That's what I was thinking for a bottom support. I don't see why being clear would be an issue as any substrate will pretty much negate any clarity, anyway.
 

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Discussion Starter #12
Certainly not with 1/8" glass. I would use a bottom support or, at the least, much thicker glass for the bottom.
Does the bottom panel need to be transparent?
That's what I was thinking for a bottom support. I don't see why being clear would be an issue as any substrate will pretty much negate any clarity, anyway.
I could change to a thicker glass or another material if need be. The only reason I'm considering 1/8" glass is because I've a few stacks of panels that've been lying around for years gathering dust.

Maybe I'm interpreting it wrong, but it looks like you are thinking of a glass cube vivarium, standing on a short, narrow pedestal, as well as having a small, short canopy/light enclosure?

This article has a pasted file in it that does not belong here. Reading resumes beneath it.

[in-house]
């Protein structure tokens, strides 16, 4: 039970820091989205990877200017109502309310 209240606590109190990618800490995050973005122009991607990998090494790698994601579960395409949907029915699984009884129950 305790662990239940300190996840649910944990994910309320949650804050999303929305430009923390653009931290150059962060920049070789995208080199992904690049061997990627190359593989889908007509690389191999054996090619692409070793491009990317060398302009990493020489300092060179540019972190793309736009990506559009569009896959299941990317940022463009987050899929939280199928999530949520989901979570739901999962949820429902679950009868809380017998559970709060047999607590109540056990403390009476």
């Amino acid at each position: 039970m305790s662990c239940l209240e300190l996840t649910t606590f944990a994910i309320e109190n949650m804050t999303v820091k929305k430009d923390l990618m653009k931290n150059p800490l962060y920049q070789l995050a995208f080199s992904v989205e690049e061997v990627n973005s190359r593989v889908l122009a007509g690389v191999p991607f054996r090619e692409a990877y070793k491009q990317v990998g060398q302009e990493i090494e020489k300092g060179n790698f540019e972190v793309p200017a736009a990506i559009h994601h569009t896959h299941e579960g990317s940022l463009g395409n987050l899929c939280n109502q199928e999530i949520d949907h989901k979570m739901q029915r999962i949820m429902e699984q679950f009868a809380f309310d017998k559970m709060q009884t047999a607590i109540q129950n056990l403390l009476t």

Indeed, though the prisms can be lengthened and widened if demanded.
 

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All I can give you for this is an educated guess from 20 years doing windows. I am NOT an engineer and take no liability for this. If this were my project I would feel very comfortable using a 3/8 piece of glass for the bottom and you could get away with 1/8" DS sides. Using the 3/8 I would not worry a bit. In consideration of using 1/4" I am still on the fence. It might be OK with 1/4" and for my own use, I might try it with 1/4" if I had it around anyway. If I needed to buy a piece anyway, I'd just go up to 3/8. You could also have a nice beautiful polish on the 3/8" for a very professional look.